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Ducks Live Up to Their Billing

A trendy pick to win the Stanley Cup, Anaheim takes charge in the third period and defeats the Kings, 4-3, in the teams' season opener.

October 07, 2006|Eric Stephens | Times Staff Writer

All the prognostications from publications and other hockey outlets rolled in and they often contained something once unthinkable. The Ducks will win the Stanley Cup.

Randy Carlyle, their second-year coach, had one reaction.

"I cringed," Carlyle said.

The Ducks trotted out the red carpet for Friday night's season opener and did their best to soil it until Ryan Getzlaf and Chris Kunitz broke a third-period tie in their 4-3 victory over the Kings before an energetic sellout crowd at the Ducks' newly renamed Honda Center.

It is their first step into what they hope is a new frontier.

"There was a lot of hype in training camp, and what not, about the expectations for our team," said Ducks center Andy McDonald, who scored a goal. "It's good to come out and get the win in your first game in your home building against a rival like L.A.

"It wasn't our best game, but we found a way to win."

With their surprise advance to the Western Conference finals last season and their subsequent acquisition of defenseman Chris Pronger, the Ducks were considered a trendy pick to win their first Cup.

It is uncharted territory for a franchise desperately trying to move past its cartoon image. Armed with new black, gold and orange uniforms, the Ducks want to be mighty, not Mighty.

"It's like a high-wire act," General Manager Brian Burke said of the expectations. "We haven't fueled any of this. There have been no quotes from management, coaches or players. No predictions. But we've got to accept what the media community makes as their predictions."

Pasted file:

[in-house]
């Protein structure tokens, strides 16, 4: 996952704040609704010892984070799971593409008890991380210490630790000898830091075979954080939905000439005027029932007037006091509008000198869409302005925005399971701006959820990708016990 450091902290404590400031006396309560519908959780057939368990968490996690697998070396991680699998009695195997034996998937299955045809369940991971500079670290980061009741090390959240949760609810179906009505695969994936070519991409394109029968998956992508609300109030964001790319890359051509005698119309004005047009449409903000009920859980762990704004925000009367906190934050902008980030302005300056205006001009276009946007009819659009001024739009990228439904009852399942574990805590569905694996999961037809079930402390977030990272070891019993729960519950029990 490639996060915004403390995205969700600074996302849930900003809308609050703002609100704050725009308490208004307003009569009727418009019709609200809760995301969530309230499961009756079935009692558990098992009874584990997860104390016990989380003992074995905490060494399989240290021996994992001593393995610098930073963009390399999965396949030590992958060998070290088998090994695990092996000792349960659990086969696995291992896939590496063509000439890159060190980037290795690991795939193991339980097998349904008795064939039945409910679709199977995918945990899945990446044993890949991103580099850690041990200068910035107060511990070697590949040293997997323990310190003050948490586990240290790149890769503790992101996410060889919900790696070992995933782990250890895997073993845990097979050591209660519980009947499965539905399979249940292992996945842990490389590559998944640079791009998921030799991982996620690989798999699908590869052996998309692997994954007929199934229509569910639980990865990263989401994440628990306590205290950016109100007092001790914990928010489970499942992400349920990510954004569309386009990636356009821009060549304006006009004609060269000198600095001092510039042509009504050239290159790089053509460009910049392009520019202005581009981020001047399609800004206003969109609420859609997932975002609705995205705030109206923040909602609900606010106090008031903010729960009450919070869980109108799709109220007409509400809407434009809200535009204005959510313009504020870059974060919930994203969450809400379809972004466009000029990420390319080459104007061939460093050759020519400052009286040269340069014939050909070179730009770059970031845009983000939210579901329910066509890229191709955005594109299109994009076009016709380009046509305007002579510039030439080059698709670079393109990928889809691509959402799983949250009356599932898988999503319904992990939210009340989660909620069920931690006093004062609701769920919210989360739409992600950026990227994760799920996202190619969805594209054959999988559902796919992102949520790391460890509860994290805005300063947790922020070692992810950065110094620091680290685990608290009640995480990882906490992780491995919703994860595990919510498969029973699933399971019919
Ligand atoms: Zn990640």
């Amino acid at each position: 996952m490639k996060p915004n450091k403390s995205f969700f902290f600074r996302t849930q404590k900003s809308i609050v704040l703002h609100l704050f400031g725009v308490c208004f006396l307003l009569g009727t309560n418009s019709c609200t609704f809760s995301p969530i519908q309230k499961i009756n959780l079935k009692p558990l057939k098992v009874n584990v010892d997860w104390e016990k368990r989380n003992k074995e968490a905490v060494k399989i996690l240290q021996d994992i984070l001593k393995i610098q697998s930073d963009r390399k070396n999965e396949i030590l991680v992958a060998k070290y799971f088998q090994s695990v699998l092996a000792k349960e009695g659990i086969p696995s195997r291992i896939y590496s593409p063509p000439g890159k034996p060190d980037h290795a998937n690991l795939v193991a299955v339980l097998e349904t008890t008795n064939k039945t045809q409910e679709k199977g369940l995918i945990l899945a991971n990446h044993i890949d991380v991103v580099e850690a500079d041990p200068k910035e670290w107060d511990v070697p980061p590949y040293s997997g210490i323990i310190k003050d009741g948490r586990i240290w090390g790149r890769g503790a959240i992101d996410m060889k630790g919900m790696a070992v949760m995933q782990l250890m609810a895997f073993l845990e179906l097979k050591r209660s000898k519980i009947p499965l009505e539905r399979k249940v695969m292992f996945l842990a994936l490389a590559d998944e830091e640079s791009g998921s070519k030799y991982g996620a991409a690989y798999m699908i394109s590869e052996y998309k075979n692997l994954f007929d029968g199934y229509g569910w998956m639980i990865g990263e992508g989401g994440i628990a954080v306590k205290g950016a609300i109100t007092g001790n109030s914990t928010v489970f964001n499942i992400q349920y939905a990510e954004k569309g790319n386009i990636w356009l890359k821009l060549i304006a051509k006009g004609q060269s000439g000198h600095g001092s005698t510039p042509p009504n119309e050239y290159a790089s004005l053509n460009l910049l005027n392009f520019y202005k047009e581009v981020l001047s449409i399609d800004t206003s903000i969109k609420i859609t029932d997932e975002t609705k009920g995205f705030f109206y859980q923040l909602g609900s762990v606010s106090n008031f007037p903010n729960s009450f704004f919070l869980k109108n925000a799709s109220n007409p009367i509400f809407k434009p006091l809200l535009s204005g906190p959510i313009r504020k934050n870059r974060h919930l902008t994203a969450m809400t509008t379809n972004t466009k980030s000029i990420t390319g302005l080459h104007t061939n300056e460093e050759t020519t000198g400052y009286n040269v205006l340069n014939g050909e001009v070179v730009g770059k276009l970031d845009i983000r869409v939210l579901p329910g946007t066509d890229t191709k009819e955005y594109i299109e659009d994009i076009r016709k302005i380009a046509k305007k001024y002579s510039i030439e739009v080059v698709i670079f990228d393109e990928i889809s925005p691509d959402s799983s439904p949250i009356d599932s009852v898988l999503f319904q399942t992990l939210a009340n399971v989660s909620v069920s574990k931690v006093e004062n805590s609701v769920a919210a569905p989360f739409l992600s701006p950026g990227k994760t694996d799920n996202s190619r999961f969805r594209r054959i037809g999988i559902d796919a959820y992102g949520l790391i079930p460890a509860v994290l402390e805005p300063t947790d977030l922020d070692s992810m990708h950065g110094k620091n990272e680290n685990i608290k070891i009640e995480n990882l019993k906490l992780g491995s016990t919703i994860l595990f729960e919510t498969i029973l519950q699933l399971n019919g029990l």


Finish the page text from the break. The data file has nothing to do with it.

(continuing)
Getzlaf's quick wrist shot at 6:45 of the third blew past the glove of Dan Cloutier, who stopped 28 shots in his first game with the Kings. Kunitz, who assisted on McDonald's second-period goal, followed two minutes later with some insurance on the power play.

"That is what happens when you play good teams," the Kings' Rob Blake said. "You can't have little letdowns like we did in the third period. You give a good team like that chances, and they're going to score."

The Kings got an auspicious debut from rookie Anze Kopitar, who scored their first two goals. Mostly, though, they were turned away by the Ducks' Jean-Sebastien Giguere.

Fresh off winning a training camp goaltending battle with second-year player Ilya Bryzgalov, Giguere was impressive in making 41 saves. But his strong outing came with a scare.

Midway through the third period, Giguere awkwardly went to the ice to make a save on Jeff Cowan and stayed there until the next whistle, culling images of the groin and hamstring issues that plagued him last season.

Giguere, who has long had problems with dehydration, said it was a cramp in his right leg.

"I'm not sure why it happened," he said. "I don't feel that bad actually. I don't feel like I'm dehydrated.... I've got to hydrate again. It's the story of my life."

For two periods, the Kings looked more like a reigning playoff team and not one that hasn't played in the postseason since 2002. They blitzed the Ducks for 22 first-period shots, but Giguere knocked them all aside.

Kopitar's first NHL goal was a glimpse of the tremendous promise that made him the 11th overall pick in the 2005 draft. The 19-year-old right wing picked up a pass off the right boards from Dustin Brown and steamed around Pronger before deftly flipping the puck over Giguere.

Kopitar's second one wasn't highlight-reel material, but it was just as effective. He flipped a seemingly harmless backhand shot toward the net that a backchecking Francois Beauchemin of the Ducks deflected past Giguere into his own net.


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